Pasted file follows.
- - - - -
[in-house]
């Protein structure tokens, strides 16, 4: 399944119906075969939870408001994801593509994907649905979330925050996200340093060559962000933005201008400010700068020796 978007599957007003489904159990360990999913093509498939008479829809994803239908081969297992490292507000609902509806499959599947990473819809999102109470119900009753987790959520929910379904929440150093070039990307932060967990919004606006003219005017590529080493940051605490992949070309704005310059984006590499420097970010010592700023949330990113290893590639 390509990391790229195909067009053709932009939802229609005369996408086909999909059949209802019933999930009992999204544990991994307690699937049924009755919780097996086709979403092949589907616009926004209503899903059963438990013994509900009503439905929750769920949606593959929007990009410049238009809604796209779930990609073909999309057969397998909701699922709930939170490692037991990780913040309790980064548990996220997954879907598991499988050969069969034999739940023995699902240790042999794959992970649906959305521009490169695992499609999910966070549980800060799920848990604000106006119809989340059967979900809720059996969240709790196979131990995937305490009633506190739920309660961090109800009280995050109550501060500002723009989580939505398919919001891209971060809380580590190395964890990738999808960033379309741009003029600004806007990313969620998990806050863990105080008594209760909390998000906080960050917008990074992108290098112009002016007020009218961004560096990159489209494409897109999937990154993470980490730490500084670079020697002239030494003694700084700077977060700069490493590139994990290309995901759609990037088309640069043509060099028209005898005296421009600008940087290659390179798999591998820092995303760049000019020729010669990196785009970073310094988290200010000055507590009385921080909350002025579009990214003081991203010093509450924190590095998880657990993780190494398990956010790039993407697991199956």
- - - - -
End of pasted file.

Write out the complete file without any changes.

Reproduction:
[in-house]
């Protein structure tokens, strides 16, 4: 399944119906075969939870408001994801593509994907649905979330925050996200340093060559962000933005201008400010700068020796 978007599957007003489904159990360990999913093509498939008479829809994803239908081969297992490292507000609902509806499959599947990473819809999102109470119900009753987790959520929910379904929440150093070039990307932060967990919004606006003219005017590529080493940051605490992949070309704005310059984006590499420097970010010592700023949330990113290893590639 390509990391790229195909067009053709932009939802229609005369996408086909999909059949209802019933999930009992999204544990991994307690699937049924009755919780097996086709979403092949589907616009926004209503899903059963438990013994509900009503439905929750769920949606593959929007990009410049238009809604796209779930990609073909999309057969397998909701699922709930939170490692037991990780913040309790980064548990996220997954879907598991499988050969069969034999739940023995699902240790042999794959992970649906959305521009490169695992499609999910966070549980800060799920848990604000106006119809989340059967979900809720059996969240709790196979131990995937305490009633506190739920309660961090109800009280995050109550501060500002723009989580939505398919919001891209971060809380580590190395964890990738999808960033379309741009003029600004806007990313969620998990806050863990105080008594209760909390998000906080960050917008990074992108290098112009002016007020009218961004560096990159489209494409897109999937990154993470980490730490500084670079020697002239030494003694700084700077977060700069490493590139994990290309995901759609990037088309640069043509060099028209005898005296421009600008940087290659390179798999591998820092995303760049000019020729010669990196785009970073310094988290200010000055507590009385921080909350002025579009990214003081991203010093509450924190590095998880657990993780190494398990956010790039993407697991199956």